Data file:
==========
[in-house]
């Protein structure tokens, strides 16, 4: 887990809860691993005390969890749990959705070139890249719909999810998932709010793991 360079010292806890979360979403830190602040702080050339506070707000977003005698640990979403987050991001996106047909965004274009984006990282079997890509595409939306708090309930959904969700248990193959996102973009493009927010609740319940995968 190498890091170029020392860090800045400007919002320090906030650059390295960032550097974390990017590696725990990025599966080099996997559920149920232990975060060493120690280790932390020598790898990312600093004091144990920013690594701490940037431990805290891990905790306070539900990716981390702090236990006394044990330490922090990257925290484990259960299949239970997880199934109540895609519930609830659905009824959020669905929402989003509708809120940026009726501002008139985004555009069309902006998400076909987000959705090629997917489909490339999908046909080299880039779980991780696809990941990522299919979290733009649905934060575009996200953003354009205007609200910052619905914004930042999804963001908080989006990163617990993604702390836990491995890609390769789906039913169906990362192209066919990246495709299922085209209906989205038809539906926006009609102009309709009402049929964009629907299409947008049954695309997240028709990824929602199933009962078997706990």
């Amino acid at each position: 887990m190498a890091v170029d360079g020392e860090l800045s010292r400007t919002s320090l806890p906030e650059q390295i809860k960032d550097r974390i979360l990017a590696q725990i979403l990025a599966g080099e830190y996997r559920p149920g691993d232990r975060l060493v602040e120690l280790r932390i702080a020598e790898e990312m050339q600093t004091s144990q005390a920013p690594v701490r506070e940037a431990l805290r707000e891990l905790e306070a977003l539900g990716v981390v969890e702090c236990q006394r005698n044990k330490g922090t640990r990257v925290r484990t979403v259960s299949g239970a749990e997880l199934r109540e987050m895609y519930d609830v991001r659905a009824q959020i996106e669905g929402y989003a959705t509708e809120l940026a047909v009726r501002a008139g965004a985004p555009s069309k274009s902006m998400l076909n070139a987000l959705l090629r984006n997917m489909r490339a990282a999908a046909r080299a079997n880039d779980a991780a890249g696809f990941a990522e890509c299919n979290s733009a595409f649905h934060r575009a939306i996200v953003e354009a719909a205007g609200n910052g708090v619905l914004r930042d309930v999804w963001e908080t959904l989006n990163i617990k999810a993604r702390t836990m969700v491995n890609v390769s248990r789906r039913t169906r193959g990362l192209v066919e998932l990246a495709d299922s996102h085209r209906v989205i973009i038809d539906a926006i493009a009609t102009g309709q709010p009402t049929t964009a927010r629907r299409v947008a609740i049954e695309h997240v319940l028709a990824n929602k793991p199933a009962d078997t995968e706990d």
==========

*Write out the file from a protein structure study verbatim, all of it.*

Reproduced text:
[in-house]
């Protein structure tokens, strides 16, 4: 887990809860691993005390969890749990959705070139890249719909999810998932709010793991 360079010292806890979360979403830190602040702080050339506070707000977003005698640990979403987050991001996106047909965004274009984006990282079997890509595409939306708090309930959904969700248990193959996102973009493009927010609740319940995968 190498890091170029020392860090800045400007919002320090906030650059390295960032550097974390990017590696725990990025599966080099996997559920149920232990975060060493120690280790932390020598790898990312600093004091144990920013690594701490940037431990805290891990905790306070539900990716981390702090236990006394044990330490922090990257925290484990259960299949239970997880199934109540895609519930609830659905009824959020669905929402989003509708809120940026009726501002008139985004555009069309902006998400076909987000959705090629997917489909490339999908046909080299880039779980991780696809990941990522299919979290733009649905934060575009996200953003354009205007609200910052619905914004930042999804963001908080989006990163617990993604702390836990491995890609390769789906039913169906990362192209066919990246495709299922085209209906989205038809539906926006009609102009309709009402049929964009629907299409947008049954695309997240028709990824929602199933009962078997706990």
């Amino acid at each position: 887990m190498a890091v170029d360079g020392e860090l800045s010292r400007t919002s320090l806890p906030e650059q390295i809860k960032d550097r974390i979360l990017a590696q725990i979403l990025a599966g080099e830190y996997r559920p149920g691993d232990r975060l060493v602040e120690l280790r932390i702080a020598e790898e990312m050339q600093t004091s144990q005390a920013p690594v701490r506070e940037a431990l805290r707000e891990l905790e306070a977003l539900g990716v981390v969890e702090c236990q006394r005698n044990k330490g922090t640990r990257v925290r484990t979403v259960s299949g239970a749990e997880l199934r109540e987050m895609y519930d609830v991001r659905a009824q959020i996106e669905g929402y989003a959705t509708e809120l940026a047909v009726r501002a008139g965004a985004p555009s069309k274009s902006m998400l076909n070139a987000l959705l090629r984006n997917m489909r490339a990282a999908a046909r080299a079997n880039d779980a991780a890249g696809f990941a990522e890509c299919n979290s733009a595409f649905h934060r575009a939306i996200v953003e354009a719909a205007g609200n910052g708090v619905l914004r930042d309930v999804w963001e908080t959904l989006n990163i617990k999810a993604r702390t836990m969700v491995n890609v390769s248990r789906r039913t169906r193959g990362l192209v066919e998932l990246a495709d299922s996102h085209r209906v989205i973009i038809d539906a926006i493009a009609t102009g309709q709010p009402t049929t964009a927010r629907r299409v947008a609740i049954e695309h997240v319940l028709a990824n929602k793991p199933a009962d078997t995968e706990d």